In one study, 8 percent of participants taking Fosamax and 12 percent of those receiving the anti-inflammatory Naprosyn developed stomach ulcers. But when the two drugs were taken in combination, the rate of stomach ulcers rose to a whopping 38 percent.
This is important, as many elderly, particularly women, are likely to suffer from both arthritis and osteoporosis, increasing the likelihood of bisphosphonates and anti-inflammatory drugs being taken at the same time.
- Liver damage –Although the mechanism is still unknown, researchers believe drugs like Fosamax may inhibit the synthesis of cholesterol in your liver, which may alter liver function.
Regardless of the mechanism, if you’re taking Fosamax or related bisphosphonate drugs you need to beware of the possibility of liver dysfunction, and your doctor should monitor you properly for it.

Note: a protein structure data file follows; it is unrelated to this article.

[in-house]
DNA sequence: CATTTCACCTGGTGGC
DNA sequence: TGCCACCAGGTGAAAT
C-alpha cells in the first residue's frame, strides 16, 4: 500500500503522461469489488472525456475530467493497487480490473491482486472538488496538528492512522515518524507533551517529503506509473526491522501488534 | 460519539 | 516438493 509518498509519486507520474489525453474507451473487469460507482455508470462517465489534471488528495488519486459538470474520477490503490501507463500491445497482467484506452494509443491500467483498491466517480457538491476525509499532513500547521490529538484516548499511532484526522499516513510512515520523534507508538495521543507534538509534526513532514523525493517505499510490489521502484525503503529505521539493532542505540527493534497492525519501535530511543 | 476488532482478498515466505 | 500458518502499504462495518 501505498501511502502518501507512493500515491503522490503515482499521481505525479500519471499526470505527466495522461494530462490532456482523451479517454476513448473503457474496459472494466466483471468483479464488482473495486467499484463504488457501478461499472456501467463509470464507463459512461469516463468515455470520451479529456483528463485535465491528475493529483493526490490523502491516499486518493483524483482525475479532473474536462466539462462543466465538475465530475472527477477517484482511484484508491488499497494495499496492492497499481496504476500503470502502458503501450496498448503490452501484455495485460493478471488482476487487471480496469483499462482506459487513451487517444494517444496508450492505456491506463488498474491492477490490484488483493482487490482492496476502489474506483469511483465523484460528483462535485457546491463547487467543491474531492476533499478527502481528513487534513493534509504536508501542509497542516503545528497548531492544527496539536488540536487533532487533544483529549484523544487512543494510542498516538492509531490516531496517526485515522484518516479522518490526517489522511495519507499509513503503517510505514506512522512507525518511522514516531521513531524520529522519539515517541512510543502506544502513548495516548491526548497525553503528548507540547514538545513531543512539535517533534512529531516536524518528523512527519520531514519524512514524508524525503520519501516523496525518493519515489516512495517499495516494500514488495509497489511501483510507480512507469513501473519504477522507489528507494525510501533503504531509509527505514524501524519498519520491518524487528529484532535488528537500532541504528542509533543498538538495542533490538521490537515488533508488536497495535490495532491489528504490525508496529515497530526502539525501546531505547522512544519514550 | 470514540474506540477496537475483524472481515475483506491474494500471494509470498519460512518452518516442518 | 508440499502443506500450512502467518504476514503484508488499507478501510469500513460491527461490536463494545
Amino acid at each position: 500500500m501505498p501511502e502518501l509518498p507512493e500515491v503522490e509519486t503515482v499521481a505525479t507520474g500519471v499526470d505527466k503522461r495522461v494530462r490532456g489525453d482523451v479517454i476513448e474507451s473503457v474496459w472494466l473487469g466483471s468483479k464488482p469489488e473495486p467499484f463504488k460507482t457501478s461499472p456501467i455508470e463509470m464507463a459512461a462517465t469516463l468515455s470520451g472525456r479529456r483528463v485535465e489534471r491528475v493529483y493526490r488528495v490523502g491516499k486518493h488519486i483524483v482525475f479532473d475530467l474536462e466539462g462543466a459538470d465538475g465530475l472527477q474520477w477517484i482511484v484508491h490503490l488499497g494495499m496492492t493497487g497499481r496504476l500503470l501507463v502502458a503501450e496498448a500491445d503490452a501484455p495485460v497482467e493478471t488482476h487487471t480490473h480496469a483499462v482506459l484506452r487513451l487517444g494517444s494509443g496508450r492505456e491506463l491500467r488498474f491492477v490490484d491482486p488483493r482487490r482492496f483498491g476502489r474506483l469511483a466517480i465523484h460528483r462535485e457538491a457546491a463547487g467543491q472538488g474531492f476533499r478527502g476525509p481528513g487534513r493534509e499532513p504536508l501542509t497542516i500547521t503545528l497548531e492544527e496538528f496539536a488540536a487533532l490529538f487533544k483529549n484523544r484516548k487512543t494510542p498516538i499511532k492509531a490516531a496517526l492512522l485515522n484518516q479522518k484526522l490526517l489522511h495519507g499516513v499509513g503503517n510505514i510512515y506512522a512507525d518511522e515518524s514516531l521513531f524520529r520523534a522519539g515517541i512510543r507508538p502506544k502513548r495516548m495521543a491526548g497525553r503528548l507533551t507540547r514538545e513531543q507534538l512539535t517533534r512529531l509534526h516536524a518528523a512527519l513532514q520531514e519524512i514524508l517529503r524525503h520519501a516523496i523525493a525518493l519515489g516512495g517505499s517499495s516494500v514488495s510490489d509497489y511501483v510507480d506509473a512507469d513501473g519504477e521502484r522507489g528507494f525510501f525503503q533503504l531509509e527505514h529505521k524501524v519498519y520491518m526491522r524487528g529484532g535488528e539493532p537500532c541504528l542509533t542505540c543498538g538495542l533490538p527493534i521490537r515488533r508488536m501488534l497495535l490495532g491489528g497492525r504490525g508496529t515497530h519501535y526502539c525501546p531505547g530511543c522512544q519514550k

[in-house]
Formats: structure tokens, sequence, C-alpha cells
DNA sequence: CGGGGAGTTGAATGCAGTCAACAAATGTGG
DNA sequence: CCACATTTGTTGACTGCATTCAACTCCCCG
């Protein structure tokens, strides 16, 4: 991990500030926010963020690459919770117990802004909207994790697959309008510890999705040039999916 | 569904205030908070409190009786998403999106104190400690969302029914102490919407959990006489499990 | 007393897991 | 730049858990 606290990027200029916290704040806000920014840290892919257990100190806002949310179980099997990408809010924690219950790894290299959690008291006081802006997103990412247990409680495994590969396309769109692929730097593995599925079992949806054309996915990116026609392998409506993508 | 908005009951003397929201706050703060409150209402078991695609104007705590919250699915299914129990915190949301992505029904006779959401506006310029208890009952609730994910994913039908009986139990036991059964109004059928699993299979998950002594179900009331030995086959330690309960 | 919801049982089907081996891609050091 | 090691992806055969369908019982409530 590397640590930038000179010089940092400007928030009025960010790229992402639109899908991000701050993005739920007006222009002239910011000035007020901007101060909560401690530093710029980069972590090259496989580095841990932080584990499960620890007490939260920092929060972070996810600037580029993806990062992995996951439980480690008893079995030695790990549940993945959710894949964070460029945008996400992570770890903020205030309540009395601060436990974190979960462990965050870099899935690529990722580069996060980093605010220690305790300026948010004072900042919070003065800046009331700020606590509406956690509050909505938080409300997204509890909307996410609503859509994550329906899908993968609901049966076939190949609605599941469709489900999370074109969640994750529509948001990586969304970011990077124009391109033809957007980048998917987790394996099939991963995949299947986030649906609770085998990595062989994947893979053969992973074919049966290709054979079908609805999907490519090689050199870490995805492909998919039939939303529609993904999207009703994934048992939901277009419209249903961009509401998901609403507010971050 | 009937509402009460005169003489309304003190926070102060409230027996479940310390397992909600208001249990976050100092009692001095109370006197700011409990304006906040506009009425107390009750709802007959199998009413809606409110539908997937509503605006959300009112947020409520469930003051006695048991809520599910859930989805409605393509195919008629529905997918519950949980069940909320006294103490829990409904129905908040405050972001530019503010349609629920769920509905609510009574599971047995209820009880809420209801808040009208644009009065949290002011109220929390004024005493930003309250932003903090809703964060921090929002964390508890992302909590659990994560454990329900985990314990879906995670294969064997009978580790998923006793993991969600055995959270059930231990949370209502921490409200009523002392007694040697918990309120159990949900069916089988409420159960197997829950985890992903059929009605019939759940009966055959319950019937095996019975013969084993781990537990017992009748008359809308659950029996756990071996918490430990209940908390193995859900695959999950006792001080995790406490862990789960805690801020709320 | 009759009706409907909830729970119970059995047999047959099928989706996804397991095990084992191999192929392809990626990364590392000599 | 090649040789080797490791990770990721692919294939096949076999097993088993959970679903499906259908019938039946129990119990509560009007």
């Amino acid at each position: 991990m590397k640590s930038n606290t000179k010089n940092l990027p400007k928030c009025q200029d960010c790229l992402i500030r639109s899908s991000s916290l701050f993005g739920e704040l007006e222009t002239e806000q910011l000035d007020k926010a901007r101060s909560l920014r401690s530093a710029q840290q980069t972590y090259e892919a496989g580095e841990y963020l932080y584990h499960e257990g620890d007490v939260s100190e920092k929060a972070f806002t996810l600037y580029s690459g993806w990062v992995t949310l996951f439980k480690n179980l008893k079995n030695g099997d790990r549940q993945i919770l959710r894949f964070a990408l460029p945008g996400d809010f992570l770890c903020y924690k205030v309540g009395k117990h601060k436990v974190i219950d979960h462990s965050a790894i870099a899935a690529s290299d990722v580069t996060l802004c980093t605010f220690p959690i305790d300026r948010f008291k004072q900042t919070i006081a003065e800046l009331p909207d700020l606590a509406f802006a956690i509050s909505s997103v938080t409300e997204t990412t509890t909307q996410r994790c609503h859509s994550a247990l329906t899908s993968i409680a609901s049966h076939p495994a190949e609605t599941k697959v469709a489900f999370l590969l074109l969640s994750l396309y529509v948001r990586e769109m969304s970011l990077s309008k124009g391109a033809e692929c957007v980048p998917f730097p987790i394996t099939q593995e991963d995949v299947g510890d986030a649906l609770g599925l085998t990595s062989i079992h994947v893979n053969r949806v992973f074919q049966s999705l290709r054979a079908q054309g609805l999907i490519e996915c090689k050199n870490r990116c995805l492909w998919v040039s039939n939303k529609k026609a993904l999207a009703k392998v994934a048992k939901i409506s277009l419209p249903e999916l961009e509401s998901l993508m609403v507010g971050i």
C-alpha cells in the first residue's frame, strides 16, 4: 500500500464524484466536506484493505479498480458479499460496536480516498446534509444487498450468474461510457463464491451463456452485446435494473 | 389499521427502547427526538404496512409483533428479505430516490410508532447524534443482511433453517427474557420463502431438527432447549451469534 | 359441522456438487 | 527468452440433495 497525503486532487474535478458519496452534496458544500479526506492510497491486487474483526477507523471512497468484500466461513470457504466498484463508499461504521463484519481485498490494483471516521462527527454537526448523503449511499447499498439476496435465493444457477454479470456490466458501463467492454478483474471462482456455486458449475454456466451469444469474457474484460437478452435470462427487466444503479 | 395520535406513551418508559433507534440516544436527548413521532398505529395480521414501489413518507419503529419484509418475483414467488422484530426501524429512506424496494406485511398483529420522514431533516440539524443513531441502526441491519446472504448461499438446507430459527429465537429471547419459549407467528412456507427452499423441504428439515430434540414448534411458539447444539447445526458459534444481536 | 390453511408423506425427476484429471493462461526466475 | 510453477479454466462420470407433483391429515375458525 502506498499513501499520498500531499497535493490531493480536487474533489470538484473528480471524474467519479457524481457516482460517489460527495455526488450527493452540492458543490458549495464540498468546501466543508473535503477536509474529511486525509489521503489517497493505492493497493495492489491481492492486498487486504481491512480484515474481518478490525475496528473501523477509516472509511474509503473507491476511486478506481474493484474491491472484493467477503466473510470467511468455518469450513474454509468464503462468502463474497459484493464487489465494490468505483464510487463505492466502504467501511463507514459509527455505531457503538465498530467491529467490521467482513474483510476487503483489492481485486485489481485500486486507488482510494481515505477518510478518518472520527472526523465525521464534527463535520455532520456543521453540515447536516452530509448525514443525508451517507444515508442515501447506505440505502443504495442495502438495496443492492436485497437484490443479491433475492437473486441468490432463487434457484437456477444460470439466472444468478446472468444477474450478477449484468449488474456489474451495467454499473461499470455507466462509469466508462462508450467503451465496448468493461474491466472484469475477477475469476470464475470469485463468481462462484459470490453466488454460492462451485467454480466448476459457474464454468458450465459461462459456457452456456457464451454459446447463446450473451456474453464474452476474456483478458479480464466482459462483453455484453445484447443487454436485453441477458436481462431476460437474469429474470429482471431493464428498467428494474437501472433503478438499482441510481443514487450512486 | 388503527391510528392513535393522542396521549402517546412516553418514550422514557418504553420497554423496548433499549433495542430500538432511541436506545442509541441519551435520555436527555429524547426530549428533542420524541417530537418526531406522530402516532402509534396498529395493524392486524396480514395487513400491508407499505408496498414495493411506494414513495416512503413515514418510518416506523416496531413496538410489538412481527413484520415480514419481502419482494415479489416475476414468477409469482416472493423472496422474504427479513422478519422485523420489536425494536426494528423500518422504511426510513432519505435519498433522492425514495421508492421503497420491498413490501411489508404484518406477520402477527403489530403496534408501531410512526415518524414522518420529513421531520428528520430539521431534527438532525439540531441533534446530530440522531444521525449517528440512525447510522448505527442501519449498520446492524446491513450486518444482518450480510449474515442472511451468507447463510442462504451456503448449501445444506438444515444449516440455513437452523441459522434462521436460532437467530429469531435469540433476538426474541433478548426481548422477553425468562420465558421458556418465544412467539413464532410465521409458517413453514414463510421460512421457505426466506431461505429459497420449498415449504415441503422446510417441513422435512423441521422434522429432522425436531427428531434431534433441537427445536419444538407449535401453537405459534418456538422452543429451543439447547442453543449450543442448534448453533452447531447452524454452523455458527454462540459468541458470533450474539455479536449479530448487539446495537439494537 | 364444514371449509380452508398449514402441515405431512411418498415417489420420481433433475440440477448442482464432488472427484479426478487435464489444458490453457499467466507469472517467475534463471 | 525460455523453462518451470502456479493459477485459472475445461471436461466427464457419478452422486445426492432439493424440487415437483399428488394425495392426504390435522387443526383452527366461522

- Kidney failure (renal failure)
- Atrial fibrillation — Women who have used Fosamax are nearly twice as likely to develop atrial fibrillation (quivering of your heart’s upper chambers), which is the most common kind of chronically irregular heartbeat
One study published in the Archives of Internal Medicine found that Fosamax was associated with an 86 percent higher risk of atrial fibrillation compared to those who had never used the drug.
Atrial fibrillation can cause palpitations, fainting, fatigue, or congestive heart failure. It can also lead to embolic strokes.
- Thigh bone (femur) fractures – Although you’ve only started hearing about this recently, the FDA asked Merck (the maker of Fosamax) to “add information about the report of femur fractures” to the medication’s package insert back in 2008, according to an ABC News report.
Sixteen months later they finally added it to the list of fine print side effects, but neither Merck nor the FDA properly informed doctors and patients of this newfound risk.